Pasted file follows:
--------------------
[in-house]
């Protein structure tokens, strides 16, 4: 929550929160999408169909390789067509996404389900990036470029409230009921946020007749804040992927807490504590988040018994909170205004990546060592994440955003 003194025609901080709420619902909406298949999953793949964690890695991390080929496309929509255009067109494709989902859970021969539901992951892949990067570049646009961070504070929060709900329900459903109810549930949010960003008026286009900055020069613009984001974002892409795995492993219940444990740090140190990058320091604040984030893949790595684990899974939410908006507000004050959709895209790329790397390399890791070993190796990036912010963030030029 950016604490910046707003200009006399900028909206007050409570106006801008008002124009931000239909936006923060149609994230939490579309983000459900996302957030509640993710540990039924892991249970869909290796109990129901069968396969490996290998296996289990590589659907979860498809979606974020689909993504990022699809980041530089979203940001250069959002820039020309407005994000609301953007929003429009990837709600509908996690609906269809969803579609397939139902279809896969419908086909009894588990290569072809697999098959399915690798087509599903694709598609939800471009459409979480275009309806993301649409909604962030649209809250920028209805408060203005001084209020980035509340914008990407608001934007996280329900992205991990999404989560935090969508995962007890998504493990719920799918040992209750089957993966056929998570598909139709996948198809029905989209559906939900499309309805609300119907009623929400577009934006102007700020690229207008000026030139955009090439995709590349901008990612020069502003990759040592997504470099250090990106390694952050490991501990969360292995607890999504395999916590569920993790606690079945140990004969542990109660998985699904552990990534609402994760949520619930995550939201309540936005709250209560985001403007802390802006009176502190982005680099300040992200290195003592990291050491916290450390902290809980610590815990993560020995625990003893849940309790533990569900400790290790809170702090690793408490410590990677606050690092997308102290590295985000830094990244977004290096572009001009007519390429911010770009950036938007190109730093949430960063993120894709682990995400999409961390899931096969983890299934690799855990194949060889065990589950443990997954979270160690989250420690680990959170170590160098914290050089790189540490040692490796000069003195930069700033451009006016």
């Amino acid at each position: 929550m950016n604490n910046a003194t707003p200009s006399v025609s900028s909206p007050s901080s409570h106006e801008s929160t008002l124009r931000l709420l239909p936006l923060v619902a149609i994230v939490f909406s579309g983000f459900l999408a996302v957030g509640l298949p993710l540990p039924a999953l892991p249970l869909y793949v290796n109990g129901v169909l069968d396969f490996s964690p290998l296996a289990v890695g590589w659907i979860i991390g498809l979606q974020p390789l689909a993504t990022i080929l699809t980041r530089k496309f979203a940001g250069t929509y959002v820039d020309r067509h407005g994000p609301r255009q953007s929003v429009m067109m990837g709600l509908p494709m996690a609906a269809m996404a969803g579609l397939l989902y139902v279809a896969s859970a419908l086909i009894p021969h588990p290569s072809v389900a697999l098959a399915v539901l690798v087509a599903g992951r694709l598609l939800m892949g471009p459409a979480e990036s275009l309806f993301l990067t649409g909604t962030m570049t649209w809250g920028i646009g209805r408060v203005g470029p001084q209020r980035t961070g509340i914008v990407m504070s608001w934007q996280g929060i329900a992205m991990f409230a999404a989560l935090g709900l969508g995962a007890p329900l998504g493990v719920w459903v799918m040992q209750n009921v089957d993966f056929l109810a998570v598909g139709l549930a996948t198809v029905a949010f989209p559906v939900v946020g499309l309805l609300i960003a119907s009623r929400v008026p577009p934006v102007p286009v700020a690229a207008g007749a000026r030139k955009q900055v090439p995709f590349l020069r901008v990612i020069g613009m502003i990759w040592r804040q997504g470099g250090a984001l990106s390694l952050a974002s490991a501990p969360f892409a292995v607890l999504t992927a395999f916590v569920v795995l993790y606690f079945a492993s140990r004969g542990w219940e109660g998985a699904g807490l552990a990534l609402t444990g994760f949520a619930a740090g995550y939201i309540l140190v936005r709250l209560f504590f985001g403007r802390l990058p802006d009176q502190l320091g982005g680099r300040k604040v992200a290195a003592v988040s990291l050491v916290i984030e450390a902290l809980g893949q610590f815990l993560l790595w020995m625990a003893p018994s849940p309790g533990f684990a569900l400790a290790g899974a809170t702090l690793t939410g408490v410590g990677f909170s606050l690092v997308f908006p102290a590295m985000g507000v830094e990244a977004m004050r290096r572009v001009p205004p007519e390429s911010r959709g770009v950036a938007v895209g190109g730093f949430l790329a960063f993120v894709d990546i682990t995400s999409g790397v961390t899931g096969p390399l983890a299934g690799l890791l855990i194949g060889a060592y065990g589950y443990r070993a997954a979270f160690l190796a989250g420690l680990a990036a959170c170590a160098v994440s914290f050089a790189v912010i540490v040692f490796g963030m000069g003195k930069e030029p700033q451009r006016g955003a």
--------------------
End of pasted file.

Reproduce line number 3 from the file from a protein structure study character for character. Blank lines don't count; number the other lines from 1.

């Amino acid at each position: 929550m950016n604490n910046a003194t707003p200009s006399v025609s900028s909206p007050s901080s409570h106006e801008s929160t008002l124009r931000l709420l239909p936006l923060v619902a149609i994230v939490f909406s579309g983000f459900l999408a996302v957030g509640l298949p993710l540990p039924a999953l892991p249970l869909y793949v290796n109990g129901v169909l069968d396969f490996s964690p290998l296996a289990v890695g590589w659907i979860i991390g498809l979606q974020p390789l689909a993504t990022i080929l699809t980041r530089k496309f979203a940001g250069t929509y959002v820039d020309r067509h407005g994000p609301r255009q953007s929003v429009m067109m990837g709600l509908p494709m996690a609906a269809m996404a969803g579609l397939l989902y139902v279809a896969s859970a419908l086909i009894p021969h588990p290569s072809v389900a697999l098959a399915v539901l690798v087509a599903g992951r694709l598609l939800m892949g471009p459409a979480e990036s275009l309806f993301l990067t649409g909604t962030m570049t649209w809250g920028i646009g209805r408060v203005g470029p001084q209020r980035t961070g509340i914008v990407m504070s608001w934007q996280g929060i329900a992205m991990f409230a999404a989560l935090g709900l969508g995962a007890p329900l998504g493990v719920w459903v799918m040992q209750n009921v089957d993966f056929l109810a998570v598909g139709l549930a996948t198809v029905a949010f989209p559906v939900v946020g499309l309805l609300i960003a119907s009623r929400v008026p577009p934006v102007p286009v700020a690229a207008g007749a000026r030139k955009q900055v090439p995709f590349l020069r901008v990612i020069g613009m502003i990759w040592r804040q997504g470099g250090a984001l990106s390694l952050a974002s490991a501990p969360f892409a292995v607890l999504t992927a395999f916590v569920v795995l993790y606690f079945a492993s140990r004969g542990w219940e109660g998985a699904g807490l552990a990534l609402t444990g994760f949520a619930a740090g995550y939201i309540l140190v936005r709250l209560f504590f985001g403007r802390l990058p802006d009176q502190l320091g982005g680099r300040k604040v992200a290195a003592v988040s990291l050491v916290i984030e450390a902290l809980g893949q610590f815990l993560l790595w020995m625990a003893p018994s849940p309790g533990f684990a569900l400790a290790g899974a809170t702090l690793t939410g408490v410590g990677f909170s606050l690092v997308f908006p102290a590295m985000g507000v830094e990244a977004m004050r290096r572009v001009p205004p007519e390429s911010r959709g770009v950036a938007v895209g190109g730093f949430l790329a960063f993120v894709d990546i682990t995400s999409g790397v961390t899931g096969p390399l983890a299934g690799l890791l855990i194949g060889a060592y065990g589950y443990r070993a997954a979270f160690l190796a989250g420690l680990a990036a959170c170590a160098v994440s914290f050089a790189v912010i540490v040692f490796g963030m000069g003195k930069e030029p700033q451009r006016g955003a």